The future of local newspapers is set to take centre stage at the Trade Union Congress next week with calls for them to be treated in the same way as closure-threatened pubs.
A motion calling for a government-commissioned inquiry into the “crisis” engulfing the British regional press has been tabled by the National Union of Journalists.
The union believes it’s time the under-siege dailies – all of which recorded circulation falls for the second successive six-month period in the ABC figures published last week – were given“protected status.”
The NUJ has won debating time – on either Monday, Tuesday or Wednesday of the TUC conference in Liverpool – to discuss utilising government legislation to treats newspapers in the same way as closure-threatened village shops, pubs, cinemas and libraries.
It wants the Localism Act 2012 to be used in the regional press industry in the same way local councils now determine “community assets” within their communities.
Like health and education, providing reliable and informative local news is a public service and communities need newspapers, says the NUJ.
At the moment newspaper owners can shut down a publication and keep hold of the title – leaving long-established publications at the mercy of media groups. As it is, a quarter of the UK no longer has a regional daily to call its own.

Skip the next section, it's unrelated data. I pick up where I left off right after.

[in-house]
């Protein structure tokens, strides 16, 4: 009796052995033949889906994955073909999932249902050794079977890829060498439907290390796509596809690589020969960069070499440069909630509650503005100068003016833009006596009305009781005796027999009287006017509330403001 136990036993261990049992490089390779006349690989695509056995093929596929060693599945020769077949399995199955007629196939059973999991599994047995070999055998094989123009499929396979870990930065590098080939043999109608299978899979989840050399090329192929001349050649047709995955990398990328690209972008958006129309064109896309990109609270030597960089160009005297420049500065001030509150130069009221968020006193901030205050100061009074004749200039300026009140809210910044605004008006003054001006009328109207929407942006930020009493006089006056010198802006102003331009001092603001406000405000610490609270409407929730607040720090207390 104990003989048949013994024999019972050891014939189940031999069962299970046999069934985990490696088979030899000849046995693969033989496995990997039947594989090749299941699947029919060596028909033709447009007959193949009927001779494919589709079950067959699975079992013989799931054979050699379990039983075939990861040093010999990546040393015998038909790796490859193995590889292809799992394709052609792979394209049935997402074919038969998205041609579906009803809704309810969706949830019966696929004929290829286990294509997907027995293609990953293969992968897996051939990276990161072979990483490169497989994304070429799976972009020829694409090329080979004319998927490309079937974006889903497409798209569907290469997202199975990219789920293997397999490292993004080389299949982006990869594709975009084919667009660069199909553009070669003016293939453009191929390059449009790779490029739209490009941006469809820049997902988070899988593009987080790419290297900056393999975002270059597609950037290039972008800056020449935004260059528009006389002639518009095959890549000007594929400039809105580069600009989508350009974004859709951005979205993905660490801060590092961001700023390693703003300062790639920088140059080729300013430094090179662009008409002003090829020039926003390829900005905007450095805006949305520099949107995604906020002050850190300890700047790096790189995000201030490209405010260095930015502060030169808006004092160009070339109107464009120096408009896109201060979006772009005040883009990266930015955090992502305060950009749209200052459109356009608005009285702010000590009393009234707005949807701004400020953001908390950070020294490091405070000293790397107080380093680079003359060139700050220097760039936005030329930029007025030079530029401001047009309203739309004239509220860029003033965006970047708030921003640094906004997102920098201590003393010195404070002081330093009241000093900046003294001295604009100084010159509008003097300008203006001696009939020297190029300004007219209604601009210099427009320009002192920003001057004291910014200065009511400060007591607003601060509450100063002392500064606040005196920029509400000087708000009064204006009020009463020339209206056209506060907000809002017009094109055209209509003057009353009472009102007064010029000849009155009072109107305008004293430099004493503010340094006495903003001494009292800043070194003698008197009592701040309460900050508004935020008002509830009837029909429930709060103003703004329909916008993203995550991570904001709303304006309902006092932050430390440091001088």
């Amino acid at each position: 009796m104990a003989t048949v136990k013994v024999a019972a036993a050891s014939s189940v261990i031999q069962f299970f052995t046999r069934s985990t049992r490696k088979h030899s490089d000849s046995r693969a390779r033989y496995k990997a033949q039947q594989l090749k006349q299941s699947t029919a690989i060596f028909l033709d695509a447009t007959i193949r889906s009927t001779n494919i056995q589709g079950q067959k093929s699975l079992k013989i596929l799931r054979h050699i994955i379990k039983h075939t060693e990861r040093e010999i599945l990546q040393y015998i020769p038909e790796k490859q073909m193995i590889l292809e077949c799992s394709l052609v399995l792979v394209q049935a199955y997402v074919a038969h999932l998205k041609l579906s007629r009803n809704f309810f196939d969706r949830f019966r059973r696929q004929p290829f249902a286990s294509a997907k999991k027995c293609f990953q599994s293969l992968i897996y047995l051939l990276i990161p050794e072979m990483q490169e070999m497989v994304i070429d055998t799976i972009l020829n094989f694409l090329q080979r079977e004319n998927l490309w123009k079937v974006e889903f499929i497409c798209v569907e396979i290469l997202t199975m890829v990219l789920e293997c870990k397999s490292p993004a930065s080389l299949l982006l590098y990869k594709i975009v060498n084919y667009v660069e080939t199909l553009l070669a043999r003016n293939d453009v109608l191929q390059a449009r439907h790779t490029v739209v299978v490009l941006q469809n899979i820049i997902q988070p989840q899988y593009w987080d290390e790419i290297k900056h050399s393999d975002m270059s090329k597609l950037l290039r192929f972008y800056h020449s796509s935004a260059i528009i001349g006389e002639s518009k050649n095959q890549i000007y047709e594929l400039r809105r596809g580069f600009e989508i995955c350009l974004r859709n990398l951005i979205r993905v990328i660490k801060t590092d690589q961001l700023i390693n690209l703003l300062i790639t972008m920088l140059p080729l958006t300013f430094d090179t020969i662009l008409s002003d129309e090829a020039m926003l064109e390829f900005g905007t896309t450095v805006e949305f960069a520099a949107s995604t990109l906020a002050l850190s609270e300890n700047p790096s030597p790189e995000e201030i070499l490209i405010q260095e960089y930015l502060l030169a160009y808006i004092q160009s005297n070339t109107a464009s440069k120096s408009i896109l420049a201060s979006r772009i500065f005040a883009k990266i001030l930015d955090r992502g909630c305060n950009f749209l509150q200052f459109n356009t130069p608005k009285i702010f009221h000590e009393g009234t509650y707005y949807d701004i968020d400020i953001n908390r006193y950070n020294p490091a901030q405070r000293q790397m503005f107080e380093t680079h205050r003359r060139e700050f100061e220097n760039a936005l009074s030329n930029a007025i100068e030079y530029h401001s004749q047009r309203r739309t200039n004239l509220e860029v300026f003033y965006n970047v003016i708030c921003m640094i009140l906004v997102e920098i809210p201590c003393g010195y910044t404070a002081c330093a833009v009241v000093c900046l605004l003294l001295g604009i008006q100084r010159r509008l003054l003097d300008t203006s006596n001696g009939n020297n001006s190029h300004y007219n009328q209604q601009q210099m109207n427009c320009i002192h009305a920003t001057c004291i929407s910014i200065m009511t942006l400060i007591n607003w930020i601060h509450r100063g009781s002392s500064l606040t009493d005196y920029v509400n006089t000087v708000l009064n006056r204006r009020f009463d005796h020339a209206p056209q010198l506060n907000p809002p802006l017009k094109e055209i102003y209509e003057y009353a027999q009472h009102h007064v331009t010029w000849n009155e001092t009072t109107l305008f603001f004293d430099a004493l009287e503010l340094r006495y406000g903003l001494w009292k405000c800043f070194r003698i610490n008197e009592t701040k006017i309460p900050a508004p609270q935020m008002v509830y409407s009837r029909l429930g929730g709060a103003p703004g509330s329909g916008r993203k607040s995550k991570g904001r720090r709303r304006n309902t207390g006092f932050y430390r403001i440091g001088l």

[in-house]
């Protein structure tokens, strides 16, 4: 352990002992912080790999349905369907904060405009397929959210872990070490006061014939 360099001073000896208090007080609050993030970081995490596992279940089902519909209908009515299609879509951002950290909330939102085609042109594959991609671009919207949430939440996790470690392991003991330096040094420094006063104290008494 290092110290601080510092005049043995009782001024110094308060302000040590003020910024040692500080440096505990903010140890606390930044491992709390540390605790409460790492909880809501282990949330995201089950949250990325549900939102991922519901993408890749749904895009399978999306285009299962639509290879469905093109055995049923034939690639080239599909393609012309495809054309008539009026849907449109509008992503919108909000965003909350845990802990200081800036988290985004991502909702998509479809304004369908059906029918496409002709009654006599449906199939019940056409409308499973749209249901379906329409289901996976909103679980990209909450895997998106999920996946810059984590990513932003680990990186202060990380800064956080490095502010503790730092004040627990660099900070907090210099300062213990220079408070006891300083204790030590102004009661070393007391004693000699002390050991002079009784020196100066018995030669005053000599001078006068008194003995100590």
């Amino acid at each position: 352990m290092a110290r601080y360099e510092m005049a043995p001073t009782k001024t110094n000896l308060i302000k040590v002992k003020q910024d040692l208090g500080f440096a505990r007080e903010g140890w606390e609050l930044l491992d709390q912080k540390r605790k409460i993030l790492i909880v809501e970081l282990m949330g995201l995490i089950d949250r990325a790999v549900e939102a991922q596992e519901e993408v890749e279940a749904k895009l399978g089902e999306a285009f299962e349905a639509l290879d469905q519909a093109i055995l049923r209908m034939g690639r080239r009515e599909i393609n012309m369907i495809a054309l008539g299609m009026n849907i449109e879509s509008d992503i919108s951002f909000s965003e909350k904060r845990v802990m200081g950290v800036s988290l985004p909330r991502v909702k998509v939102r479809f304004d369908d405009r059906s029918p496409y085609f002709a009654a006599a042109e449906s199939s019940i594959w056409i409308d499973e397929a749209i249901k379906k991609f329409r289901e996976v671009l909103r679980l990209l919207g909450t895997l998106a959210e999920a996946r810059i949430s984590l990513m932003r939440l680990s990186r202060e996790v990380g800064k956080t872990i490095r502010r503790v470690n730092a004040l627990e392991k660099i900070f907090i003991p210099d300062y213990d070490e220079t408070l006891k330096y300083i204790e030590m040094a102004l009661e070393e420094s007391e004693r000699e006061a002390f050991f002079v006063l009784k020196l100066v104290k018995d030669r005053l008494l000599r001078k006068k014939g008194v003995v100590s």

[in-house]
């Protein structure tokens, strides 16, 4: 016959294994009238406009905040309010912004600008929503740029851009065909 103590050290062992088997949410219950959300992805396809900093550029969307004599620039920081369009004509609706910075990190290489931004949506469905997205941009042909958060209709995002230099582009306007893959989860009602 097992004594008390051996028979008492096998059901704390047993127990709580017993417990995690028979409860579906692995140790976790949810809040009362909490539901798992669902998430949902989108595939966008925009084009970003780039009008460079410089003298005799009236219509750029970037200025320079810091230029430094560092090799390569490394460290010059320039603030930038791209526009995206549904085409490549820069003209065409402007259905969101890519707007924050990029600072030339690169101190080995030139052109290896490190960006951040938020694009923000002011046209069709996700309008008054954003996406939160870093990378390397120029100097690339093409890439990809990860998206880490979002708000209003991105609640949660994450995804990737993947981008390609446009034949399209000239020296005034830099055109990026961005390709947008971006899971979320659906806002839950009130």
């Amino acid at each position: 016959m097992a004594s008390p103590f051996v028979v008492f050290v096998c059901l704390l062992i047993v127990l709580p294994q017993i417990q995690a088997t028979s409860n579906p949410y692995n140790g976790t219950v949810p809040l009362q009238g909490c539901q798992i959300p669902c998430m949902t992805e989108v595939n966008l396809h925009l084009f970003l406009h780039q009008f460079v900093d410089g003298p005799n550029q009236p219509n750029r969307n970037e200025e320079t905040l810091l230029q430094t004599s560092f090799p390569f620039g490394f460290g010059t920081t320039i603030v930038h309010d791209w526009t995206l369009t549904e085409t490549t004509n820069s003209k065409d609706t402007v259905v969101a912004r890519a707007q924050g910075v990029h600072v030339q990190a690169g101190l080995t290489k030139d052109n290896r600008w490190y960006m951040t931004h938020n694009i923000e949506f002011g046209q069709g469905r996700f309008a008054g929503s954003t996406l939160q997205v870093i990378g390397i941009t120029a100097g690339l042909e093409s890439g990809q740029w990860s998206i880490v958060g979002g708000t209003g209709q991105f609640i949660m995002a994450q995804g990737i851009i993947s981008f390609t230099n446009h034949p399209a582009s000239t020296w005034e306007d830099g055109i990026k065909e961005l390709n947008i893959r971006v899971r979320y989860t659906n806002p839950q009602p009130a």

The union is pushing for the opportunity for under-threat local papers to have a six-month breather to enable other interested parties to make a bid for a publication which, at the moment, is shut down at a moment’s notice – without any referral process.
Delegates are hoping that the debate will be moved on to a UK-wide plane – where the matter is raised with all four parliaments and assemblies.
In Wales new co-operative newspaper models are in place. NUJ members have helped set up new titles based on novel models of ownership. Some have been sole proprietors filling a news gap where titles have been closed – such as the Caerphilly Observer.
The Port Talbot MagNet is an NUJ initiative which has established a members’ not-for-profit co-op. It has established an online and print presence to help plug the gap caused by title closures.